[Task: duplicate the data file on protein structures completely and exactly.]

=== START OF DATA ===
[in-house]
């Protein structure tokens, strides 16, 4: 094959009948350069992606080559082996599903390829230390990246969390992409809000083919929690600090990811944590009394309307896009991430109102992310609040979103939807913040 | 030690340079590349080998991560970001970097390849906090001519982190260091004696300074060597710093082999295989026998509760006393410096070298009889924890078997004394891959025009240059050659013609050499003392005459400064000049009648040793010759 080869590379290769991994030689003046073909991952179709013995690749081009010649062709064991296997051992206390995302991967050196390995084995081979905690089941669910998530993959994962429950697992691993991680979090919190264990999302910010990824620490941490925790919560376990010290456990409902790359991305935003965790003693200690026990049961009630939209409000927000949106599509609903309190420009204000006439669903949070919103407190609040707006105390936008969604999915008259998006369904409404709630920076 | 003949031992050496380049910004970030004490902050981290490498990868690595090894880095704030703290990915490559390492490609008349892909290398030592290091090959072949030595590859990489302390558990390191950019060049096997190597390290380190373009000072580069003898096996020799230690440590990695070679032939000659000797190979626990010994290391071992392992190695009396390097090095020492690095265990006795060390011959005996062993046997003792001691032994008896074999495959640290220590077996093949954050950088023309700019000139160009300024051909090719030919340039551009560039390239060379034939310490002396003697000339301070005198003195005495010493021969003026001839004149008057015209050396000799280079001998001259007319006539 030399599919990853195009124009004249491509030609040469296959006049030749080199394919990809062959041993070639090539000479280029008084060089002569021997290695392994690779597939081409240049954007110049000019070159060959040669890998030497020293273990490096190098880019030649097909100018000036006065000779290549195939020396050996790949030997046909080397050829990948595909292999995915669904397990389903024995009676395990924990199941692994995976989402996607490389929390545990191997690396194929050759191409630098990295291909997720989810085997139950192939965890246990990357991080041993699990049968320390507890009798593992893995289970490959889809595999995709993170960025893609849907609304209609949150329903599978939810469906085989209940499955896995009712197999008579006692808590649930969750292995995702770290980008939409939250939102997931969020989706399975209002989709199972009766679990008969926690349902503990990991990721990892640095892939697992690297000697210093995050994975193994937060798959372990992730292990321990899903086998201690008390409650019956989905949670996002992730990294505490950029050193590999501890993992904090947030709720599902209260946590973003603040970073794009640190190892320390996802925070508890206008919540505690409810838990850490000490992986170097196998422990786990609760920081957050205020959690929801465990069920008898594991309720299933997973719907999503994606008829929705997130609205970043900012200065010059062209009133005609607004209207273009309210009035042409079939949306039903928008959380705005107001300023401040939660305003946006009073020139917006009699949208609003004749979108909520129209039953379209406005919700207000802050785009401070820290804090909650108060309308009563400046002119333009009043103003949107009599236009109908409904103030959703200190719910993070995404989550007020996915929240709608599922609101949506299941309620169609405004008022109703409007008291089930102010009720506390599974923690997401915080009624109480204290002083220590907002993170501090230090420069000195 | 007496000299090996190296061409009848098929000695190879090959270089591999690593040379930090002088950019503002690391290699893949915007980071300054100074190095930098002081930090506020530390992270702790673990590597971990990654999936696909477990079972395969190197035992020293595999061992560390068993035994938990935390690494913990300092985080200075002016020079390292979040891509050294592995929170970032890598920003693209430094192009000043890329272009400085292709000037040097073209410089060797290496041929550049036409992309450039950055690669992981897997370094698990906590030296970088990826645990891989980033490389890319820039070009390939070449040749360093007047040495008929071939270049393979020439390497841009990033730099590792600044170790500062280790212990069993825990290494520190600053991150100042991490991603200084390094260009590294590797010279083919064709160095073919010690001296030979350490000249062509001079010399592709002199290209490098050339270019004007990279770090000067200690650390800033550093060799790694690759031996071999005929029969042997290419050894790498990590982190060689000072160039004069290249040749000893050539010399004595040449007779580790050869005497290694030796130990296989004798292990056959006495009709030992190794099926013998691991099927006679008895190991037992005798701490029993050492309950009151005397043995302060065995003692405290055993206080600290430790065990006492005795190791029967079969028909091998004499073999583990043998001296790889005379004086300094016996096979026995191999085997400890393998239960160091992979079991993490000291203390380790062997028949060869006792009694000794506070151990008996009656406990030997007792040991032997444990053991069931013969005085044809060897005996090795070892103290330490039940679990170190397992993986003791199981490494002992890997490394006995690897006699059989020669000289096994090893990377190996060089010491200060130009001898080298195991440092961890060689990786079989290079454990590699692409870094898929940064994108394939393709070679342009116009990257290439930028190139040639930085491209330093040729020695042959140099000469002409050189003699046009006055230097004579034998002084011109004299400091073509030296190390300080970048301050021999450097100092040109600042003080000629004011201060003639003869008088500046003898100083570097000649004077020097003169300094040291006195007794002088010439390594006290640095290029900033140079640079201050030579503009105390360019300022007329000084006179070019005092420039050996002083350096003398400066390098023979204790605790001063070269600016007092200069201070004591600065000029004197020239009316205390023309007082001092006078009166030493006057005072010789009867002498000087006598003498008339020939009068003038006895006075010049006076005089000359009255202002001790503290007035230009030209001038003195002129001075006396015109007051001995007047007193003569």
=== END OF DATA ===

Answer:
[in-house]
């Protein structure tokens, strides 16, 4: 094959009948350069992606080559082996599903390829230390990246969390992409809000083919929690600090990811944590009394309307896009991430109102992310609040979103939807913040 | 030690340079590349080998991560970001970097390849906090001519982190260091004696300074060597710093082999295989026998509760006393410096070298009889924890078997004394891959025009240059050659013609050499003392005459400064000049009648040793010759 080869590379290769991994030689003046073909991952179709013995690749081009010649062709064991296997051992206390995302991967050196390995084995081979905690089941669910998530993959994962429950697992691993991680979090919190264990999302910010990824620490941490925790919560376990010290456990409902790359991305935003965790003693200690026990049961009630939209409000927000949106599509609903309190420009204000006439669903949070919103407190609040707006105390936008969604999915008259998006369904409404709630920076 | 003949031992050496380049910004970030004490902050981290490498990868690595090894880095704030703290990915490559390492490609008349892909290398030592290091090959072949030595590859990489302390558990390191950019060049096997190597390290380190373009000072580069003898096996020799230690440590990695070679032939000659000797190979626990010994290391071992392992190695009396390097090095020492690095265990006795060390011959005996062993046997003792001691032994008896074999495959640290220590077996093949954050950088023309700019000139160009300024051909090719030919340039551009560039390239060379034939310490002396003697000339301070005198003195005495010493021969003026001839004149008057015209050396000799280079001998001259007319006539 030399599919990853195009124009004249491509030609040469296959006049030749080199394919990809062959041993070639090539000479280029008084060089002569021997290695392994690779597939081409240049954007110049000019070159060959040669890998030497020293273990490096190098880019030649097909100018000036006065000779290549195939020396050996790949030997046909080397050829990948595909292999995915669904397990389903024995009676395990924990199941692994995976989402996607490389929390545990191997690396194929050759191409630098990295291909997720989810085997139950192939965890246990990357991080041993699990049968320390507890009798593992893995289970490959889809595999995709993170960025893609849907609304209609949150329903599978939810469906085989209940499955896995009712197999008579006692808590649930969750292995995702770290980008939409939250939102997931969020989706399975209002989709199972009766679990008969926690349902503990990991990721990892640095892939697992690297000697210093995050994975193994937060798959372990992730292990321990899903086998201690008390409650019956989905949670996002992730990294505490950029050193590999501890993992904090947030709720599902209260946590973003603040970073794009640190190892320390996802925070508890206008919540505690409810838990850490000490992986170097196998422990786990609760920081957050205020959690929801465990069920008898594991309720299933997973719907999503994606008829929705997130609205970043900012200065010059062209009133005609607004209207273009309210009035042409079939949306039903928008959380705005107001300023401040939660305003946006009073020139917006009699949208609003004749979108909520129209039953379209406005919700207000802050785009401070820290804090909650108060309308009563400046002119333009009043103003949107009599236009109908409904103030959703200190719910993070995404989550007020996915929240709608599922609101949506299941309620169609405004008022109703409007008291089930102010009720506390599974923690997401915080009624109480204290002083220590907002993170501090230090420069000195 | 007496000299090996190296061409009848098929000695190879090959270089591999690593040379930090002088950019503002690391290699893949915007980071300054100074190095930098002081930090506020530390992270702790673990590597971990990654999936696909477990079972395969190197035992020293595999061992560390068993035994938990935390690494913990300092985080200075002016020079390292979040891509050294592995929170970032890598920003693209430094192009000043890329272009400085292709000037040097073209410089060797290496041929550049036409992309450039950055690669992981897997370094698990906590030296970088990826645990891989980033490389890319820039070009390939070449040749360093007047040495008929071939270049393979020439390497841009990033730099590792600044170790500062280790212990069993825990290494520190600053991150100042991490991603200084390094260009590294590797010279083919064709160095073919010690001296030979350490000249062509001079010399592709002199290209490098050339270019004007990279770090000067200690650390800033550093060799790694690759031996071999005929029969042997290419050894790498990590982190060689000072160039004069290249040749000893050539010399004595040449007779580790050869005497290694030796130990296989004798292990056959006495009709030992190794099926013998691991099927006679008895190991037992005798701490029993050492309950009151005397043995302060065995003692405290055993206080600290430790065990006492005795190791029967079969028909091998004499073999583990043998001296790889005379004086300094016996096979026995191999085997400890393998239960160091992979079991993490000291203390380790062997028949060869006792009694000794506070151990008996009656406990030997007792040991032997444990053991069931013969005085044809060897005996090795070892103290330490039940679990170190397992993986003791199981490494002992890997490394006995690897006699059989020669000289096994090893990377190996060089010491200060130009001898080298195991440092961890060689990786079989290079454990590699692409870094898929940064994108394939393709070679342009116009990257290439930028190139040639930085491209330093040729020695042959140099000469002409050189003699046009006055230097004579034998002084011109004299400091073509030296190390300080970048301050021999450097100092040109600042003080000629004011201060003639003869008088500046003898100083570097000649004077020097003169300094040291006195007794002088010439390594006290640095290029900033140079640079201050030579503009105390360019300022007329000084006179070019005092420039050996002083350096003398400066390098023979204790605790001063070269600016007092200069201070004591600065000029004197020239009316205390023309007082001092006078009166030493006057005072010789009867002498000087006598003498008339020939009068003038006895006075010049006076005089000359009255202002001790503290007035230009030209001038003195002129001075006396015109007051001995007047007193003569």